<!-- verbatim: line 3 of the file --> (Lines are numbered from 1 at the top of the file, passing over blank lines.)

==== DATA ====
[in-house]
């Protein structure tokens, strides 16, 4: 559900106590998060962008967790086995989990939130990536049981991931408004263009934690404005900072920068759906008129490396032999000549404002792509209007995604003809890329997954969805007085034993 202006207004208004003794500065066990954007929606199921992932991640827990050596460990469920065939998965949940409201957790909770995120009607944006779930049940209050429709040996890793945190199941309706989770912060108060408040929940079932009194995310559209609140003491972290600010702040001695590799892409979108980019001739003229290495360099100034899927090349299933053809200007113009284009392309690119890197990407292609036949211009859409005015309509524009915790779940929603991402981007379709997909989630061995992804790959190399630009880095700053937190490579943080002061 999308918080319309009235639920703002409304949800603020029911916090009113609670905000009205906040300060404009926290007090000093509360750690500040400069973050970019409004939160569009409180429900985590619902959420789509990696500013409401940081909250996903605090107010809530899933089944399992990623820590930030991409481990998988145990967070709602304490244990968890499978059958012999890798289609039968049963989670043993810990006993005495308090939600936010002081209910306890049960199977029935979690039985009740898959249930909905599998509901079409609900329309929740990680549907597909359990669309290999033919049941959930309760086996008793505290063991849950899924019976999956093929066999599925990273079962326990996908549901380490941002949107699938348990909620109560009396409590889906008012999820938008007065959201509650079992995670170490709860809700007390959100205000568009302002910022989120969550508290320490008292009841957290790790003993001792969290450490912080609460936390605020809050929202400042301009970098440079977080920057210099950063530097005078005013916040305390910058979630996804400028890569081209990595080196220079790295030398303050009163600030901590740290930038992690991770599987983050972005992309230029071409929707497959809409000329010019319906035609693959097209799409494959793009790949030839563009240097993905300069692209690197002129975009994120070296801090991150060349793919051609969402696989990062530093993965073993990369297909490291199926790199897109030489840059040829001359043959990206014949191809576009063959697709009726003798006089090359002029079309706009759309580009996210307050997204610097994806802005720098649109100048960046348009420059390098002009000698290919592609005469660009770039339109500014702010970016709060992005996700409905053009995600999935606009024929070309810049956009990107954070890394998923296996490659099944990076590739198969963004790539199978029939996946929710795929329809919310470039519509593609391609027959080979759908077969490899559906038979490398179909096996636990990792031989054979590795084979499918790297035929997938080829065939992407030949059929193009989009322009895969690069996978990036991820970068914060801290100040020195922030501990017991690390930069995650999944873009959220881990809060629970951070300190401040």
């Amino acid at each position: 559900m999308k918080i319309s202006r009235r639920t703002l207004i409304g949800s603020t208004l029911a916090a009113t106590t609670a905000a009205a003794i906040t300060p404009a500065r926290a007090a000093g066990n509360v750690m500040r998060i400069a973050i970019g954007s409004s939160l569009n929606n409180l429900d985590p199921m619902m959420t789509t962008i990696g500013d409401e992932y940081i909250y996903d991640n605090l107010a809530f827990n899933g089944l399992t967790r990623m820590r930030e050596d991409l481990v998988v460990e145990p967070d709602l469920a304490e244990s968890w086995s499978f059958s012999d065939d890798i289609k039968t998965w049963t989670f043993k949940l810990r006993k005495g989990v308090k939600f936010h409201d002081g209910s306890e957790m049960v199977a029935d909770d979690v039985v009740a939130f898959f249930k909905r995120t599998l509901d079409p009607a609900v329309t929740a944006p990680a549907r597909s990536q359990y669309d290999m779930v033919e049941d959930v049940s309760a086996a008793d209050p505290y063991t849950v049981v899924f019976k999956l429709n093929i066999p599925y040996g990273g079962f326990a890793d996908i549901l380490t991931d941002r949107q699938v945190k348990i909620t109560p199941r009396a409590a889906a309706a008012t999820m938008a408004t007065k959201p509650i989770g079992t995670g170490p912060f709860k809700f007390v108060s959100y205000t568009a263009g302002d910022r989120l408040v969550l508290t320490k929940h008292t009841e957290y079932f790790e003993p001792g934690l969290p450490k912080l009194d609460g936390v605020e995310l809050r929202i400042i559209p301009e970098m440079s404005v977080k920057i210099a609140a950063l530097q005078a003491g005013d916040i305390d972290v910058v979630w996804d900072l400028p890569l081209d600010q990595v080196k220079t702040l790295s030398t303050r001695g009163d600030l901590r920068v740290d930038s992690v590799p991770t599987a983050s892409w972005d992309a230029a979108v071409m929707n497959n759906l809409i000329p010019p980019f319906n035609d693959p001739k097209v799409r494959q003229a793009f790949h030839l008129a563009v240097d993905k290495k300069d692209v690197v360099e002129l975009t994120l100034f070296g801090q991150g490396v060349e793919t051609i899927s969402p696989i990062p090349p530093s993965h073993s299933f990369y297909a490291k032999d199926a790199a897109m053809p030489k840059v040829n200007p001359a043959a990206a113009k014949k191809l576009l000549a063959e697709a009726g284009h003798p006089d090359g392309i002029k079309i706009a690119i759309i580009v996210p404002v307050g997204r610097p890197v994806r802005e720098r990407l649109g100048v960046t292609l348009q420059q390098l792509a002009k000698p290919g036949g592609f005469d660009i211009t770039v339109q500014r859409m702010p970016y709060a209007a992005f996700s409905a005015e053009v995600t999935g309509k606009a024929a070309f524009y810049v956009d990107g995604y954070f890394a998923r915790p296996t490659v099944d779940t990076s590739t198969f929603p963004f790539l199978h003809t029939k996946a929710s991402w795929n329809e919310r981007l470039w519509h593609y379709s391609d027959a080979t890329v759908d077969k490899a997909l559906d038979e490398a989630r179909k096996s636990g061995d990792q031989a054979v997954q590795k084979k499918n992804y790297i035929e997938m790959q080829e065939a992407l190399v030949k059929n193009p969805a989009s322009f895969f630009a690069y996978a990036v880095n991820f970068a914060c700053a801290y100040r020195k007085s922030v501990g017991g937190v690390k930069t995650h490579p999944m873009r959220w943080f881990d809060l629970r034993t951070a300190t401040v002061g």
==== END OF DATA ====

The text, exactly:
């Amino acid at each position: 559900m999308k918080i319309s202006r009235r639920t703002l207004i409304g949800s603020t208004l029911a916090a009113t106590t609670a905000a009205a003794i906040t300060p404009a500065r926290a007090a000093g066990n509360v750690m500040r998060i400069a973050i970019g954007s409004s939160l569009n929606n409180l429900d985590p199921m619902m959420t789509t962008i990696g500013d409401e992932y940081i909250y996903d991640n605090l107010a809530f827990n899933g089944l399992t967790r990623m820590r930030e050596d991409l481990v998988v460990e145990p967070d709602l469920a304490e244990s968890w086995s499978f059958s012999d065939d890798i289609k039968t998965w049963t989670f043993k949940l810990r006993k005495g989990v308090k939600f936010h409201d002081g209910s306890e957790m049960v199977a029935d909770d979690v039985v009740a939130f898959f249930k909905r995120t599998l509901d079409p009607a609900v329309t929740a944006p990680a549907r597909s990536q359990y669309d290999m779930v033919e049941d959930v049940s309760a086996a008793d209050p505290y063991t849950v049981v899924f019976k999956l429709n093929i066999p599925y040996g990273g079962f326990a890793d996908i549901l380490t991931d941002r949107q699938v945190k348990i909620t109560p199941r009396a409590a889906a309706a008012t999820m938008a408004t007065k959201p509650i989770g079992t995670g170490p912060f709860k809700f007390v108060s959100y205000t568009a263009g302002d910022r989120l408040v969550l508290t320490k929940h008292t009841e957290y079932f790790e003993p001792g934690l969290p450490k912080l009194d609460g936390v605020e995310l809050r929202i400042i559209p301009e970098m440079s404005v977080k920057i210099a609140a950063l530097q005078a003491g005013d916040i305390d972290v910058v979630w996804d900072l400028p890569l081209d600010q990595v080196k220079t702040l790295s030398t303050r001695g009163d600030l901590r920068v740290d930038s992690v590799p991770t599987a983050s892409w972005d992309a230029a979108v071409m929707n497959n759906l809409i000329p010019p980019f319906n035609d693959p001739k097209v799409r494959q003229a793009f790949h030839l008129a563009v240097d993905k290495k300069d692209v690197v360099e002129l975009t994120l100034f070296g801090q991150g490396v060349e793919t051609i899927s969402p696989i990062p090349p530093s993965h073993s299933f990369y297909a490291k032999d199926a790199a897109m053809p030489k840059v040829n200007p001359a043959a990206a113009k014949k191809l576009l000549a063959e697709a009726g284009h003798p006089d090359g392309i002029k079309i706009a690119i759309i580009v996210p404002v307050g997204r610097p890197v994806r802005e720098r990407l649109g100048v960046t292609l348009q420059q390098l792509a002009k000698p290919g036949g592609f005469d660009i211009t770039v339109q500014r859409m702010p970016y709060a209007a992005f996700s409905a005015e053009v995600t999935g309509k606009a024929a070309f524009y810049v956009d990107g995604y954070f890394a998923r915790p296996t490659v099944d779940t990076s590739t198969f929603p963004f790539l199978h003809t029939k996946a929710s991402w795929n329809e919310r981007l470039w519509h593609y379709s391609d027959a080979t890329v759908d077969k490899a997909l559906d038979e490398a989630r179909k096996s636990g061995d990792q031989a054979v997954q590795k084979k499918n992804y790297i035929e997938m790959q080829e065939a992407l190399v030949k059929n193009p969805a989009s322009f895969f630009a690069y996978a990036v880095n991820f970068a914060c700053a801290y100040r020195k007085s922030v501990g017991g937190v690390k930069t995650h490579p999944m873009r959220w943080f881990d809060l629970r034993t951070a300190t401040v002061g």